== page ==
Although Hermann is home to dozens of B&Bs, the ones I checked were completely booked. The historic district was filled with amazing red brick architecture, yet many structures stood empty with “For Sale” signs in their windows. Driving through the streets, there was restoration under way in more than half of the buildings, leaving them unoccupied by shops or cafes that might otherwise be there. The main street was partially dug up and flanked with road work signs. There were very few people around, though I didn’t stop in at any wineries on the outskirts of town.

Gorgeoue buildings, massive restoration, B&Bs booked and the streets deserted? I didn’t know quite what to make of it all, so I just explored a little while, took a few pictures and decided to drive on. To where? I didn’t know.

Somehow, in trying to get back to the Interstate, I made a wrong turn and ended up on a back road that ran through the wine country. It was still light and the scenery was beautiful. I knew I wasn’t too far from St. Louis, so I decided to continue on and see where the road led, (Note: In spite of the fact it appears I wander aimlessly on these trips, I never go too far from a major city or Interstate during the later hours of the day, in case I need to just grab a basic motel room for the night.)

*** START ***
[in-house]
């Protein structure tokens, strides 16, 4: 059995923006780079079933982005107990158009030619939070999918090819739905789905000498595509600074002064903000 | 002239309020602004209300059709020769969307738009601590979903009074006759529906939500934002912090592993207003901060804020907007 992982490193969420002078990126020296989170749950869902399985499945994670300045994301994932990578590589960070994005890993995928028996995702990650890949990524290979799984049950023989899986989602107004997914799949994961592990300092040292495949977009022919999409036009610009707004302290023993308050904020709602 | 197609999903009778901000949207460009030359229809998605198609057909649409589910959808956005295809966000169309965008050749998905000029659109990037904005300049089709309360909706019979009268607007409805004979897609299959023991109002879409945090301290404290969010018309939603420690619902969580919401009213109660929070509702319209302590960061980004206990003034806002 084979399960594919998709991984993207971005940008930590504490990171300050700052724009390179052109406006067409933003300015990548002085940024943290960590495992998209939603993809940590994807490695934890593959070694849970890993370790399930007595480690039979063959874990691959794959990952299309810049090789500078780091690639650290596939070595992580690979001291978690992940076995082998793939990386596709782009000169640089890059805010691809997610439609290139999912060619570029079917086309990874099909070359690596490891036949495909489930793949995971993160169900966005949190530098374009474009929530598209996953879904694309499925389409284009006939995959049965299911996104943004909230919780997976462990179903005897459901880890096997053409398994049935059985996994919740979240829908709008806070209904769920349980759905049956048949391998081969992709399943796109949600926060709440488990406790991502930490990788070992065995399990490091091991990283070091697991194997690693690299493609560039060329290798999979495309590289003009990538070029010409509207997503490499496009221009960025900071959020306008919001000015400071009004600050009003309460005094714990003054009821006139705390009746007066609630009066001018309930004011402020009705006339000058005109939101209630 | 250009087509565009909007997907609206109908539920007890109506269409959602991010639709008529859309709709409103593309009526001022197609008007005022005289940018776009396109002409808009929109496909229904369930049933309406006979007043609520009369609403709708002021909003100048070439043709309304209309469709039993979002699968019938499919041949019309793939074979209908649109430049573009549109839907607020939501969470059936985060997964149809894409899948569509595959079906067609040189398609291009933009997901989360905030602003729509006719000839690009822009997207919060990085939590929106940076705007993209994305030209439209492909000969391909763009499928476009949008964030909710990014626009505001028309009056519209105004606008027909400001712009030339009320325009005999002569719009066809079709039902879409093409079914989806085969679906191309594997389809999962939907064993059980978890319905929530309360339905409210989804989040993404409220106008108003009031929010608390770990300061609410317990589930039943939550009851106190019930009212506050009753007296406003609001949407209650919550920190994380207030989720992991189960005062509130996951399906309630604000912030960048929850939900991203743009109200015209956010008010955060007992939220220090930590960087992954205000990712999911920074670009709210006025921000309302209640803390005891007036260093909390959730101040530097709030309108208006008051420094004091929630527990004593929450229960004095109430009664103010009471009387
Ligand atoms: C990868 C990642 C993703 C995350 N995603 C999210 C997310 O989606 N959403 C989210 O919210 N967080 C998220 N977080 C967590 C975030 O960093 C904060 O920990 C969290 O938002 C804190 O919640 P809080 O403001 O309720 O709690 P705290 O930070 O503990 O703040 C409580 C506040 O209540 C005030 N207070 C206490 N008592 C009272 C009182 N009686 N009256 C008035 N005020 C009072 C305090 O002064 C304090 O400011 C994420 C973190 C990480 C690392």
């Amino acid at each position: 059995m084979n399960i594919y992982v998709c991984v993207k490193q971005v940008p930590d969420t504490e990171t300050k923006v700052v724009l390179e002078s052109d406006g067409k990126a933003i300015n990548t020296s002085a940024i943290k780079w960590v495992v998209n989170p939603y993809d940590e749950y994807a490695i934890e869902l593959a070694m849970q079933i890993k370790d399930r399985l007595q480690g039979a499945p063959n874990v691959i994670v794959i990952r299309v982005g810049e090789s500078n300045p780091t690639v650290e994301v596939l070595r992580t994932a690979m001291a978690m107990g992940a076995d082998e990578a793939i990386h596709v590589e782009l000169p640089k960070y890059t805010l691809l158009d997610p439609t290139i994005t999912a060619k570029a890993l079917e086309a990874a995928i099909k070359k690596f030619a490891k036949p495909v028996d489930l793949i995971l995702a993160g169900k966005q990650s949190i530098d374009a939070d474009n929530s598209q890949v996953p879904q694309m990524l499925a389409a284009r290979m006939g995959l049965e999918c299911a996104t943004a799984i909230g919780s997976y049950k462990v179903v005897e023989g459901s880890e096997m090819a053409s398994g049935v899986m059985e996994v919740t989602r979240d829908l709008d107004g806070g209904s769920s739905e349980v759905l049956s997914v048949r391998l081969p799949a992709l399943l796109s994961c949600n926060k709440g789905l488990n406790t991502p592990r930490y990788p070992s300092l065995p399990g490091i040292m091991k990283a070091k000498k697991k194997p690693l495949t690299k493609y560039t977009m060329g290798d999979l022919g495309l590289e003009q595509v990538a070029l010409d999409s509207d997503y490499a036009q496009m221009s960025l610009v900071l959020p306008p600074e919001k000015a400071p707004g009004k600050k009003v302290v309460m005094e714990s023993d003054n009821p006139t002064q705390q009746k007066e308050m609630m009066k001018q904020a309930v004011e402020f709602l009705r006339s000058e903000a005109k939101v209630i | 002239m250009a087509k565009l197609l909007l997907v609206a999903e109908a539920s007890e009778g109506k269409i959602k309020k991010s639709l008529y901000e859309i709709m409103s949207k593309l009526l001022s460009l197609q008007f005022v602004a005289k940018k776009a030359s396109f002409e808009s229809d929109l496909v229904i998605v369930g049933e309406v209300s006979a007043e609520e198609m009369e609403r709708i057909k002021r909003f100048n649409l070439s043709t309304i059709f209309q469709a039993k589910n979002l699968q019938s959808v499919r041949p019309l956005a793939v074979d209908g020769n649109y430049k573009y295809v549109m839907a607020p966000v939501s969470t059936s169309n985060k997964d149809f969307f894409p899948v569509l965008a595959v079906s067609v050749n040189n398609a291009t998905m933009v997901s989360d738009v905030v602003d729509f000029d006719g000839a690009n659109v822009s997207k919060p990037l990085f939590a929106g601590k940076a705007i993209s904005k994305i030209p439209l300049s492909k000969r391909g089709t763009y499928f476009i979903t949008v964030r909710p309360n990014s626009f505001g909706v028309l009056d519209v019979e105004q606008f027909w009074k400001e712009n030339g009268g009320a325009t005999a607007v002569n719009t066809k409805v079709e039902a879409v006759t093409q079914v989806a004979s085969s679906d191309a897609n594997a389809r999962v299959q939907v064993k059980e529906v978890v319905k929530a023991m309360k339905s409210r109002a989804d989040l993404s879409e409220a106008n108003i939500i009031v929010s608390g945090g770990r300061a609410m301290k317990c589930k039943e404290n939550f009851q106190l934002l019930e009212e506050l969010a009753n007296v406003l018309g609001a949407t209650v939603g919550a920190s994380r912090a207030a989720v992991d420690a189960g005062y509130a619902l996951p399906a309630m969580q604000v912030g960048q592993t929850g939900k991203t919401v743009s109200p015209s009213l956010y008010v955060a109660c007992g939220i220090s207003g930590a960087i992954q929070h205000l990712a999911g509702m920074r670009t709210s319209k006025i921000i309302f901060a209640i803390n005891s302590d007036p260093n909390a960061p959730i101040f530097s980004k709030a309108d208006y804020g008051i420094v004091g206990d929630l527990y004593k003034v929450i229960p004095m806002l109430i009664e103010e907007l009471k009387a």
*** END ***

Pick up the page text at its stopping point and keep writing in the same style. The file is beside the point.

It was in this manner that I stumbled upon Washington, Missouri, another wine country town alongside the Missouri River. As opposed to Hermann, Washington did not appear to be half restoration project, half ghost town. There was activity along the waterfront, shops and cafes open along the main streets and a general sense of livelihood. I decided to park the car and explore.

While driving in, I had noticed a small winery/cafe with outdoor tables occupied by customers who looked quite content. After walking a few blocks to seek out other spots of activity, I circled back for a better look. And so I came to find La Dolce Vita Winery and Cafe, which conveniently had a small B&B sign.